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MRI, iMRI and Open MRI

About Our Service

At Spectrum Health, we use magnetic resonance imaging (MRI) to produce detailed, cross-sectional images of your bones, joints, soft tissues, spine and brain. Instead of using radiation, the scanner creates a magnetic field around you and then pulses radio waves to the area of your body to be pictured. A computer records the vibrations and translates that data into a detailed picture. There is no pain with this procedure, but the machine can be noisy. 

A MRI exam is also used to evaluate pelvic organs, blood vessels, lymph nodes and organs of the chest and abdomen. You may need a MRI examination to help your doctor diagnose or monitor treatment for conditions like heart problems, diseases of the liver and pancreas, inflammatory bowel disease, tumors and malformations of the blood vessels. If you are pregnant, it is also used to safely monitor your baby. Because of how noisy the machine can be, we encourage you to bring something to listen to during the procedure, which typically takes 30 to 50 minutes. 

If you are claustrophobic, anxious or have a large body build, we have an open MRI, which is open on the sides to provide a more spacious environment. An open MRI can help alleviate feelings of claustrophobia. If you have serious claustrophobia or anxiety, you may want to ask your doctor for a mild sedative prior to the exam.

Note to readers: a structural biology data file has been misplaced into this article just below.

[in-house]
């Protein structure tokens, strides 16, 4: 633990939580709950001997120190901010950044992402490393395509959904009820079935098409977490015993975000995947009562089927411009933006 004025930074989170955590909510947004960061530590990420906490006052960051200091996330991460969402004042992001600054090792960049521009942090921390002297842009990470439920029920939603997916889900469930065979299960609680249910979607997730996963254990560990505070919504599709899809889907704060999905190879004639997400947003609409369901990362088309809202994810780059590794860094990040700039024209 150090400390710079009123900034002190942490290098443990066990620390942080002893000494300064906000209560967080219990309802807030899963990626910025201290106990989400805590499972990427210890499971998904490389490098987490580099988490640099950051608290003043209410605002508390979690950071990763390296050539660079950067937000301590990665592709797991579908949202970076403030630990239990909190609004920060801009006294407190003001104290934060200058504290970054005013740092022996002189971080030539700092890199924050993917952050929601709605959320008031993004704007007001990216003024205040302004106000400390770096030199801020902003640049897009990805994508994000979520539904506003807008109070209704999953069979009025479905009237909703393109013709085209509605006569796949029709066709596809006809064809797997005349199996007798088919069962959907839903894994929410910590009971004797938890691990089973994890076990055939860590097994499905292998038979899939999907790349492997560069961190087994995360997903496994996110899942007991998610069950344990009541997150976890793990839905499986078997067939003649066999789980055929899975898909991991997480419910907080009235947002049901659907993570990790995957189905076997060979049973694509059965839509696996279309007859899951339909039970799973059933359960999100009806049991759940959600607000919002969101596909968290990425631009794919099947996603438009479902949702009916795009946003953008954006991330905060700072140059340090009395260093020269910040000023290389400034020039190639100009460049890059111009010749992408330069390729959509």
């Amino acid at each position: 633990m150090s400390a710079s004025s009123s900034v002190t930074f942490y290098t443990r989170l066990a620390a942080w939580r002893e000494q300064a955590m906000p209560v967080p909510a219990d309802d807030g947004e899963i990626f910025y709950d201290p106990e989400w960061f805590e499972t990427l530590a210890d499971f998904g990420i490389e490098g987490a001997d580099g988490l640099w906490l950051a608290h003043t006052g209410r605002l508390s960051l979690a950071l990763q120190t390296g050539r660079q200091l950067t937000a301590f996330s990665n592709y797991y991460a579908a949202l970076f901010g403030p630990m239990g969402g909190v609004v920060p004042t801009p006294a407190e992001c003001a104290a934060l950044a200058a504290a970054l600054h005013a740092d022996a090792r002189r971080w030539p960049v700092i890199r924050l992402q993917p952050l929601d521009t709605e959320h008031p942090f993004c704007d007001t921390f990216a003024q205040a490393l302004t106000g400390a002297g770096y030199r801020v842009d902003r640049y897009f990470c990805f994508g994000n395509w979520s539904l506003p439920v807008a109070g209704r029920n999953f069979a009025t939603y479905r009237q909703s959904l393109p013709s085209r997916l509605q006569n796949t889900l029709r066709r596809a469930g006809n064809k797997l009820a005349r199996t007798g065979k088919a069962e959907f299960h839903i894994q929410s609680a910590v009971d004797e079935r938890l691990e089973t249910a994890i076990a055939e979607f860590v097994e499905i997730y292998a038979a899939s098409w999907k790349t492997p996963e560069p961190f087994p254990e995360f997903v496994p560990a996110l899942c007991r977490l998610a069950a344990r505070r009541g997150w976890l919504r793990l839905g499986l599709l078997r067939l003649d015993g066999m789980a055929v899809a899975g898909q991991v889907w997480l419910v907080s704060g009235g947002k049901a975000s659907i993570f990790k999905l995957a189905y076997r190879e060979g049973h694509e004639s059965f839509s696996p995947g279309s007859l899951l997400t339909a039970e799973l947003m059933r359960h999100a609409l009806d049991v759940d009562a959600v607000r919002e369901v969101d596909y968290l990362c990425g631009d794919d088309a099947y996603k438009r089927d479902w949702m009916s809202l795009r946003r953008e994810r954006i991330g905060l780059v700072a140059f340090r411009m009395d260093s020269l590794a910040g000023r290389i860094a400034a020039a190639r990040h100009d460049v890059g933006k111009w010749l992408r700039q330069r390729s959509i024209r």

iMRI

Did you know that Spectrum Health offers the only "iMRI" in the region? iMRI stands for intraoperative (or interventional) magnetic resonance imaging. It begins with the same goal of a traditional MRI: to take internal images. The difference with iMRI is your doctor uses able to see precise images in real-time during the procedure. iMRI has become helpful in brain surgeries for tumors and memory and movement disorders (Parkinson's disease, dystonia, brain injuries and dementia). Seizure and epilepsy treatment may also benefit from iMRI. This technology is still emerging and expected to enhance many more areas of medicine.

The magnetic field is powerful but not harmful. It’s important to tell the technologist if you have any medical devices or metal in your body and to remove any metal articles prior to exam. This includes jewelry, eyeglasses, hearing aids, credit cards, pens and body piercings. Most orthopedic implants pose no risk but it’s still advised to inform the technologist of implants. You should not enter the MRI scanning area if you have a cochlear implant, pacemaker, cardiac defibrillator, or have metal clips for a brain aneurysm or metal coils in blood vessels.  

At Spectrum Health, we use MRIs to produce detailed, cross-sectional images of your bones, joints, soft tissues, spine and brain. Instead of using radiation, the scanner creates a magnetic field around you and then pulses radio waves to the area of your body to be pictured. A computer records the vibrations, and translates that data into a detailed picture.
At Spectrum Health, we use MRIs to produce detailed, cross-sectional images of your bones, joints, soft tissues, spine and brain. Instead of using radiation, the scanner creates a magnetic field around you and then pulses radio waves to the area of your body to be pictured. A computer records the vibrations, and translates that data into a detailed picture.